If you are employed or have other schedule priorities and cannot attend classes on campus every day, then an online program might give you the flexibility you need to attain your desired degree for promotion within your field. If you are considering an online program, be sure to check out our article that details the Pros and Cons of Online College.
If you have decided that you would like to enroll in an online HBCU degree program, the next step is to find the program that fulfills your desired educational and professional goals. In that case, you’ll want to check out our list of the Top 20 Best Historically Black HBCU Colleges with Online Programs for your consideration.
What HBCUs Exist in Alabama?
There are eight different HBCUs in Alabama, and it is one of the most popular states in the country for students wanting to attend an HBCU. In addition, Alabama is relatively densely populated with HBCUs, making it a popular destination for driven Black students all around the country.
In the next section of this article, we will be detailing all of the essential statistics from all eight undergraduate Alabama HBCUs. Hopefully, if you are pursuing an undergraduate degree, this list of schools will help you narrow down where to tour or apply. We will discuss the most popular programs of study from each school, student life, cost of attendance, your chances of acceptance, the school’s graduation and retention rates, and more.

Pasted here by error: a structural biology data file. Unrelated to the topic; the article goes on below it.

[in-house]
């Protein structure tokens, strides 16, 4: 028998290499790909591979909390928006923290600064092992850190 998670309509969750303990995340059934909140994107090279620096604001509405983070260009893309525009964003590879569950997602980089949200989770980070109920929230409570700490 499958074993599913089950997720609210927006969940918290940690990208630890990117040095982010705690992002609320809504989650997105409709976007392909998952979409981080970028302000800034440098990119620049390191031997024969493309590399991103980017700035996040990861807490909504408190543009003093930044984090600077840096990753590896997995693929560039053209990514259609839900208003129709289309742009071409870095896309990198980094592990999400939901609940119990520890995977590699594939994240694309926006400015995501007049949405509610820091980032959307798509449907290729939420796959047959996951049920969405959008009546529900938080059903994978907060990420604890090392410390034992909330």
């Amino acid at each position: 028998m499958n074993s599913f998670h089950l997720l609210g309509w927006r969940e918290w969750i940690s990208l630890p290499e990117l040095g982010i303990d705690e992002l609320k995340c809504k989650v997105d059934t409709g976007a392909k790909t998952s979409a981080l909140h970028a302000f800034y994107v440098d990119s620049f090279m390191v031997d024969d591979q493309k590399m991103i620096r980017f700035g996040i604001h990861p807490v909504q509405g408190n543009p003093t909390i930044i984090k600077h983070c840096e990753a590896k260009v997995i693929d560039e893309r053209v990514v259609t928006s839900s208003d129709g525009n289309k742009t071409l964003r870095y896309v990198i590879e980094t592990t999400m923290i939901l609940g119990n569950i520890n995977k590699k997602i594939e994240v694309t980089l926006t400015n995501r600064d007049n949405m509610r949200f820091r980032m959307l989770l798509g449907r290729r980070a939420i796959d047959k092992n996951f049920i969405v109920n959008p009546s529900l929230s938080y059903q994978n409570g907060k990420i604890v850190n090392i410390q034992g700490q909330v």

At-a-Glance: HBCUs in Alabama
Miles College is located in Fairfield, Alabama, which is just outside the central city of Birmingham. The school is closely affiliated with the Methodist Episcopal Church and has an undergraduate student body of around 1,500. In addition, miles College has the distinguished United Negro College Fund (UNCF) designation, which only 39 HBCUs in the country currently have.
Miles College students pride themselves on being at the forefront of activism and social leadership, led by driven and ambitious Black leaders.
There are five different schools within Miles College:
- Business & Accounting
- Communications & Education
- Social & Behavioral Science
- Natural Sciences & Mathematics
Some of the most popular majors include Business Administration, English, and Criminal Justice. The average cost of attendance at Miles College is $12,714 a year.
Oakwood University is a religious, private HBCU based in Huntsville, Alabama. The school is affiliated with the Seventh-Day Adventists and is primarily focused on spiritually-centered learning.
There are 58 different majors available at Oakwood University. They are taught through 5 primary schools, including:
- School of Arts and Sciences
- School of Business and Information Systems
- School of Education and Social Sciences
- School of Nursing
- School of Theology
Oakwood University is top-rated among students who want to become doctors, as they have one of the best programs in the area for pre-med applicants.
The average cost of attending Oakwood University is $19,990 a year. The school has approximately 1,500 students enrolled in their undergraduate student body with an acceptance rate of 89 percent and a graduation rate of 50 percent.
Alabama State University
Founded in 1867, Alabama State University, also called Alabama State, is one of the oldest HBCUs in the country. The school is located in Montgomery, Alabama.